Sony is serious about APS-C and today’s announcements are proof of that. Just announced were a new high-end APS-C mirrorless, the a6600, an upgrade to Sony’s entry level in the a6100, a bright APS-C mid-range zoom that is the E 16-55mm f/2.8 G Lens, and a super telephoto E 70-350mm f/4.5-6.3 G OSS Lens—all APS-C and all very good. Not only is this good news for fans of the smaller format, it is good for all Sony shooters because it continues to bolster its E- mount system and "1 Mount" philosophy. Let's take a closer look at all these new releases.
Only the Best for APS-C: the a6600
Effectively the new flagship of Sony's APS-C format camera offerings, the a6600 set a new benchmark in usability and feature set. It not only gains the best-in-class autofocus of other recently released models, such as the a6400 and a7R IV, but also improves image quality made possible by a 1.8x jump in processing over its predecessor. Using the latest BIONZ X processor and front-end LSI, this model can now process 16-bit data straight from the updated 24.2MP Exmor APS-C CMOS sensor to create a high-fidelity 14-bit raw file.
Autofocus is the next most important upgrade, with Sony again claiming to have the world's fastest for an interchangeable-lens camera. Locking on in just 0.02 seconds and offering the latest Real-time Tracking AF options solidifies this claim. These are similar features to those found in the a6400 and a7R IV, including Real-time Tracking AF, Real-time Eye AF for both humans and animals, and support for all these continuous focus modes during movie shooting. Behind these awesome capabilities is a Fast Hybrid AF System that uses 425 phase- and 425-contrast-detect points covering 84% of the image area to track fast-moving subjects.
Returning to image quality, it is important to point out that this is an upgraded imaging pipeline. The 24.2MP sensor offers outstanding control over noise with a native sensitivity range of ISO 100-32000 and an expanded range of ISO 50-102400. Speed is not lost here, with an 11 fps continuous shooting rate, complete with AF/AE.
Body design is substantially different from previous APS-C models. The best news for existing users is that the a6600 has adopted the larger NP-FZ100 Battery Pack found in the most recent a7 and a9 series full-frame cameras. This offers 2.2x the power of its predecessor—good for up to 810 shots per CIPA standards when using the LCD. The body design didn't even grow too much, just enough to fit the pack and provide a more substantial and ergonomic grip. You will even find 5-axis SteadyShot INSIDE image stabilization in the a6600's durable magnesium-alloy framing, helping to minimize the impact of camera shake no matter what lens is being used.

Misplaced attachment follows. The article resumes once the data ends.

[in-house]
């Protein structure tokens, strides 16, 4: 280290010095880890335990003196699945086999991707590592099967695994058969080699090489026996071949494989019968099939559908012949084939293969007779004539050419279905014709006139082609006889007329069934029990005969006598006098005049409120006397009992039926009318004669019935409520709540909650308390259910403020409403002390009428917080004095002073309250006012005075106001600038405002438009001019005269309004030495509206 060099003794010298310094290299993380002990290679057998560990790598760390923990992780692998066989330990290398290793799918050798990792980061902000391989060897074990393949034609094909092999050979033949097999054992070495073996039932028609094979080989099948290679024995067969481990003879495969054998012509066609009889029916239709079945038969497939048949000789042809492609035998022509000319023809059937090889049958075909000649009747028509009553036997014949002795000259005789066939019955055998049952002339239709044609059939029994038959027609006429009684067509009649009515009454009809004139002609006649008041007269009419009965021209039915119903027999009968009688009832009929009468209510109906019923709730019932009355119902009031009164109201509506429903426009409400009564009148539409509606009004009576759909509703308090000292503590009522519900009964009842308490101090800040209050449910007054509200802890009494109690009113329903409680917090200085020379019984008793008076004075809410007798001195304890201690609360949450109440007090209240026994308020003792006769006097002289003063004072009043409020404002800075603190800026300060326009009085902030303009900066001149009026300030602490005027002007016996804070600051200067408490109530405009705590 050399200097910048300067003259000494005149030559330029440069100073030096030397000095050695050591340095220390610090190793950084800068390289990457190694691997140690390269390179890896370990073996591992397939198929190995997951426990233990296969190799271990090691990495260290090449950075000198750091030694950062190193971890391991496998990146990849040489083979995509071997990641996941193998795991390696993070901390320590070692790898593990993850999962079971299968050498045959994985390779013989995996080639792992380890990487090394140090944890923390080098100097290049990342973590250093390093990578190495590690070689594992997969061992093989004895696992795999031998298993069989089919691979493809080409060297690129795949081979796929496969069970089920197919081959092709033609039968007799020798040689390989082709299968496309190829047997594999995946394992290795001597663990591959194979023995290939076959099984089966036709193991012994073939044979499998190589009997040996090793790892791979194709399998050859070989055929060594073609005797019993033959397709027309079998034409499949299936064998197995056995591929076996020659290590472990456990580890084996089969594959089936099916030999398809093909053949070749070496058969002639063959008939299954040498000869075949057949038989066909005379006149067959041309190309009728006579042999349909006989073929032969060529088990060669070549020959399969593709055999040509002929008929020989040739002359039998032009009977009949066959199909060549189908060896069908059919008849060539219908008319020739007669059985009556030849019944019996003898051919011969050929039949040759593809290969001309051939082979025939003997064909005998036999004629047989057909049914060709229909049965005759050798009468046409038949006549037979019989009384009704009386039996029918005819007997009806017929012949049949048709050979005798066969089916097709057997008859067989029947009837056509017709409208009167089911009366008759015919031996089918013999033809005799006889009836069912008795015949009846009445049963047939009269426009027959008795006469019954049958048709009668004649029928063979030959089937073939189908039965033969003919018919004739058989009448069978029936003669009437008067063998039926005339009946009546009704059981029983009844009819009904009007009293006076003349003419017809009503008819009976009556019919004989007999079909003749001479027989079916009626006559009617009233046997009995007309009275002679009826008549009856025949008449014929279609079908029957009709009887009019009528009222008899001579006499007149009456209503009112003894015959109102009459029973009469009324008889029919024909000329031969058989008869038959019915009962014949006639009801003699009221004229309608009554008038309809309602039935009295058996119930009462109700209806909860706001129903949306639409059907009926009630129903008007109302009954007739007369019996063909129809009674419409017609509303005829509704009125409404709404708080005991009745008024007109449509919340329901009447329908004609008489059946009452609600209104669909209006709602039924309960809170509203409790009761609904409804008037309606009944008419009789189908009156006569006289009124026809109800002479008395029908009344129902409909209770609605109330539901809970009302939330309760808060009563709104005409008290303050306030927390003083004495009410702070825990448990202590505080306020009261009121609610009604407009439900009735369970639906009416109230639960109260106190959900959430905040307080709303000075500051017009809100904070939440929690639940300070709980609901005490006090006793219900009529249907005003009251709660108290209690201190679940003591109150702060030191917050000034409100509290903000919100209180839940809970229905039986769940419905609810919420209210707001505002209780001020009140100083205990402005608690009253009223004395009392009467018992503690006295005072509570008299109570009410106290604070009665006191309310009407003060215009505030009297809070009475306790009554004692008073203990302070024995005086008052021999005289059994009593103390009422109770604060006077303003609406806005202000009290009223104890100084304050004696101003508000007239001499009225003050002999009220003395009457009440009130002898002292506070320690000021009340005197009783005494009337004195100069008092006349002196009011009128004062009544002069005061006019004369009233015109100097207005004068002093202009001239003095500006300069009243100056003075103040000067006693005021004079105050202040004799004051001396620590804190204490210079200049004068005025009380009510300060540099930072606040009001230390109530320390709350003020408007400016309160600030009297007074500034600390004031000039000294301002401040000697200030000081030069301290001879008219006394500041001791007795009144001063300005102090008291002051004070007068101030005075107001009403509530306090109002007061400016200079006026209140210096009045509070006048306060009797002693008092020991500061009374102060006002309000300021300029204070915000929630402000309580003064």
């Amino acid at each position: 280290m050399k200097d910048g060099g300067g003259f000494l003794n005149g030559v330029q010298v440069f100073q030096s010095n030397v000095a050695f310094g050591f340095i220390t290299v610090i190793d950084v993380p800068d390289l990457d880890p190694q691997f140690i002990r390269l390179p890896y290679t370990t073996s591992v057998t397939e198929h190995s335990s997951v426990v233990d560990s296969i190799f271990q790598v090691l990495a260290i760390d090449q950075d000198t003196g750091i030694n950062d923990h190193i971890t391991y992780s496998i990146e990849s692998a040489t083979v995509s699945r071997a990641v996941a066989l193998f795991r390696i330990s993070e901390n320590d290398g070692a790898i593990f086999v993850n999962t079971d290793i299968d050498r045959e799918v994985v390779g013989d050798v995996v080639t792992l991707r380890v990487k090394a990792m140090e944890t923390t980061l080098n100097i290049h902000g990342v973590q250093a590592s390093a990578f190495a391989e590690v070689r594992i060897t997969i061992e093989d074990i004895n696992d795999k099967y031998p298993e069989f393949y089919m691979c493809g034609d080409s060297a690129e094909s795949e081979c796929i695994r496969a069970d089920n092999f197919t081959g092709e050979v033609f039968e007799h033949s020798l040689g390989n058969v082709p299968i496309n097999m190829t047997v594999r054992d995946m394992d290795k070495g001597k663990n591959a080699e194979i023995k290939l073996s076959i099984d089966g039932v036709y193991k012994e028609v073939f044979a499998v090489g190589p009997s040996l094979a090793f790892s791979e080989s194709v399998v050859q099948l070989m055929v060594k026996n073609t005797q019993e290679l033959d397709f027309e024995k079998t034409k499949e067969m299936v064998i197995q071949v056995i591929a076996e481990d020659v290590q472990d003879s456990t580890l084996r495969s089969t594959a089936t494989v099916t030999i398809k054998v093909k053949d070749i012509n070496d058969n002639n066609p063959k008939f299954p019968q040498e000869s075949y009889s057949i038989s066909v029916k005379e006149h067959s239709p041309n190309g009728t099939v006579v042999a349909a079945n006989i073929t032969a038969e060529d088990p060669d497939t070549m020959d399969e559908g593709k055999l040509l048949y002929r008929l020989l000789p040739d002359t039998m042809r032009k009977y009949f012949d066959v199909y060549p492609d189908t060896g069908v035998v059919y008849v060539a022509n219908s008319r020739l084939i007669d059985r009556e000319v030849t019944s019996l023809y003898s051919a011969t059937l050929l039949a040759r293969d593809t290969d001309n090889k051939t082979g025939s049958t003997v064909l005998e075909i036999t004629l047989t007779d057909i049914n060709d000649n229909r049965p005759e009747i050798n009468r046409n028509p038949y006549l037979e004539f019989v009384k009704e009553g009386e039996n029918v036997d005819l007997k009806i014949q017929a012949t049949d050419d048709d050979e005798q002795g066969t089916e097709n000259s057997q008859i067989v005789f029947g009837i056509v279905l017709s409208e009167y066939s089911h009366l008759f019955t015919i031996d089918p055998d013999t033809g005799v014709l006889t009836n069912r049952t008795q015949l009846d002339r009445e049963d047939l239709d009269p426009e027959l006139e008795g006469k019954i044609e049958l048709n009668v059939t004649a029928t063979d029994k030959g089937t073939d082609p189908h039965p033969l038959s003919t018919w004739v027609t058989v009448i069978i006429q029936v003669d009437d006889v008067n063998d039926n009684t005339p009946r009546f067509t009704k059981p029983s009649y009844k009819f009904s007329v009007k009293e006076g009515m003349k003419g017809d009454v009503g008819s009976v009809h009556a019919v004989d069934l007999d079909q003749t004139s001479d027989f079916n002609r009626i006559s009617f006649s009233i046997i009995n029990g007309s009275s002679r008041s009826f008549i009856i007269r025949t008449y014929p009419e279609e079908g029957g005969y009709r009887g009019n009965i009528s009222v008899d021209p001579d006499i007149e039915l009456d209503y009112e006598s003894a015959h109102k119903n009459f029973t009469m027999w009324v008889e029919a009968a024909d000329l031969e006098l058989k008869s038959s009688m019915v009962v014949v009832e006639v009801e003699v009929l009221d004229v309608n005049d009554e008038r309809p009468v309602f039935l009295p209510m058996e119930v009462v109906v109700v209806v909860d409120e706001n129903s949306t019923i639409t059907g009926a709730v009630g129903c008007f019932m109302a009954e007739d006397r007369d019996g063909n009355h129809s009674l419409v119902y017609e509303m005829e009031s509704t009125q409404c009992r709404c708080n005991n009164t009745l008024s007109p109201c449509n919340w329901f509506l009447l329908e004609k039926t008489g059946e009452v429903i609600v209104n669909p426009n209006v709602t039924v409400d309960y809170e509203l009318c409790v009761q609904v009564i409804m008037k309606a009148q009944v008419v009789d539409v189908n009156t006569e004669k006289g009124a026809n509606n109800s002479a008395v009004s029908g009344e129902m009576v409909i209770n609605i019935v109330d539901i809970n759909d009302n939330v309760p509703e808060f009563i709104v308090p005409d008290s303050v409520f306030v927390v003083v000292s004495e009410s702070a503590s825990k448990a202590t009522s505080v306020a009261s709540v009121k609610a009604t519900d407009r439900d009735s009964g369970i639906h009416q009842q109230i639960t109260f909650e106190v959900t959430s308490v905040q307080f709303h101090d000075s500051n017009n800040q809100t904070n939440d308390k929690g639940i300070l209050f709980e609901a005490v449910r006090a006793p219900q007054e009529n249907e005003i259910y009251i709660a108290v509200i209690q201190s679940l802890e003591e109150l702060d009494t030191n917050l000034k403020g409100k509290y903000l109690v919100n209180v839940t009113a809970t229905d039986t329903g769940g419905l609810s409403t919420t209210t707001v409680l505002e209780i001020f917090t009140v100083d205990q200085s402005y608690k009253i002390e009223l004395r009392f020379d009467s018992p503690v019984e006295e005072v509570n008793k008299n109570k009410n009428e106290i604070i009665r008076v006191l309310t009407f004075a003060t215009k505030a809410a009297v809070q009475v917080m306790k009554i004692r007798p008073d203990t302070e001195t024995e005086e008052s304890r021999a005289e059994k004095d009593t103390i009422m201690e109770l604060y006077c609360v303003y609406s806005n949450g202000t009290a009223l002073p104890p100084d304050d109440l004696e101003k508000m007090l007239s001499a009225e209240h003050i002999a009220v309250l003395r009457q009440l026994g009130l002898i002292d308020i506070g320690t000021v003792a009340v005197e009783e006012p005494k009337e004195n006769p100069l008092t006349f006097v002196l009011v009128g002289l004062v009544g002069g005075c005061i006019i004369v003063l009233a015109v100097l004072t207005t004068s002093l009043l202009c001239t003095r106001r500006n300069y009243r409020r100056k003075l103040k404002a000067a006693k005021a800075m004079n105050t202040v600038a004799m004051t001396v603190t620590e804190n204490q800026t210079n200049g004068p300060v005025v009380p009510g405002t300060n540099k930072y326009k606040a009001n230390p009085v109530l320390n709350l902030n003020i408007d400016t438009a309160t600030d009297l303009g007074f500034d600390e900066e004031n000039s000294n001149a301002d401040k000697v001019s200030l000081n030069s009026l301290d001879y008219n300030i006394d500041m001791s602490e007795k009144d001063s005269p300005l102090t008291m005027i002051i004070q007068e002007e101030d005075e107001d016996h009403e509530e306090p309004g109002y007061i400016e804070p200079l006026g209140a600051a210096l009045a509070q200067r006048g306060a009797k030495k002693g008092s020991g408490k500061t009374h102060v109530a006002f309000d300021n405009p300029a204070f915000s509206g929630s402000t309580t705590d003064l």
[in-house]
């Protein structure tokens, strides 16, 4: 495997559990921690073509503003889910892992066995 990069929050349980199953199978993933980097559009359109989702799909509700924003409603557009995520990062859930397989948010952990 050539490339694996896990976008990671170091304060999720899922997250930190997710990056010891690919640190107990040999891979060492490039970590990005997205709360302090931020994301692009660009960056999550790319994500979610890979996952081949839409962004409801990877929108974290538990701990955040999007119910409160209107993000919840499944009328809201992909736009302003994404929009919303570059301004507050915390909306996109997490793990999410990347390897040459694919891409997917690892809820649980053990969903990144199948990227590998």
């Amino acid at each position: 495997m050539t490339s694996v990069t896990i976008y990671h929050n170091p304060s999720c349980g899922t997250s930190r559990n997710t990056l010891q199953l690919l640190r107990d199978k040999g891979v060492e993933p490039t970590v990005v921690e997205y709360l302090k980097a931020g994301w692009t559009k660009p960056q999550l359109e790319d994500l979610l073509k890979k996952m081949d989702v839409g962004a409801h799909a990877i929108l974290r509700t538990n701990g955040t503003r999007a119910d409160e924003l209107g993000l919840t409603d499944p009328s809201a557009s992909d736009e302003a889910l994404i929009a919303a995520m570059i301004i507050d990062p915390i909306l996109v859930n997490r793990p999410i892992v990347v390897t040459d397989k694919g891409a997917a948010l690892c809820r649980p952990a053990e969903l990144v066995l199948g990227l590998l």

Inheriting the best new design elements of recent releases, the a6600 gains a 3.0" 921k-dot 180-degree flip-up touchscreen and retains the capable 2.36m-dot XGA OLED electronic viewfinder. The camera claims to be a bit more resistant to the usual dust and moisture, as well. Next up are the ports which, for better and worse, remain very similar to other cameras in the series. These include the basic micro-USB/Multi-Terminal, micro-HDMI, and microphone input. An awesome new addition, however, is a headphone jack, allowing for monitoring of audio during video recording.
At this point, it makes sense to talk about the video features. These also have remained quite familiar. The a6600 can read the full 6K image from the sensor and create a richer, more detailed UHD 4K image. It is worth mentioning again that all the improvements to autofocus have found their way into video for near-unmatched performance. Otherwise, we have our now standard UHD 4K at up to 30p and Slow & Quick Motion settings for Full HD recording at up to 120 fps.
Professional functions make a return in this camera, too, with S-Log 2/3 for maximizing dynamic range and color grading potential. Related is the implementation of HLG for an Instant HDR workflow. These options, combined with superb autofocus performance and a flip-up screen, make it an outstanding choice for vlogging.
A Solid Entry-Level Option: the a6100
After upgrading the top end, it only makes sense to revisit the entry level. For that, Sony offers the a6100. A major improvement to the venerable a6000, which will remain in the lineup for the foreseeable future, the a6100 takes things up a few notches.
It is almost easier to describe the a6100 by saying what new features from the a6400 and a6600 are forgone in the name of affordability and portability. Primarily, the a6100 does without the in-body stabilization, advanced video profiles such as S-Log2/3 and HLG, and Eye AF during movie recording. It also uses the smaller NP-FW50 Battery Pack and has a lighter-weight, more plastic body.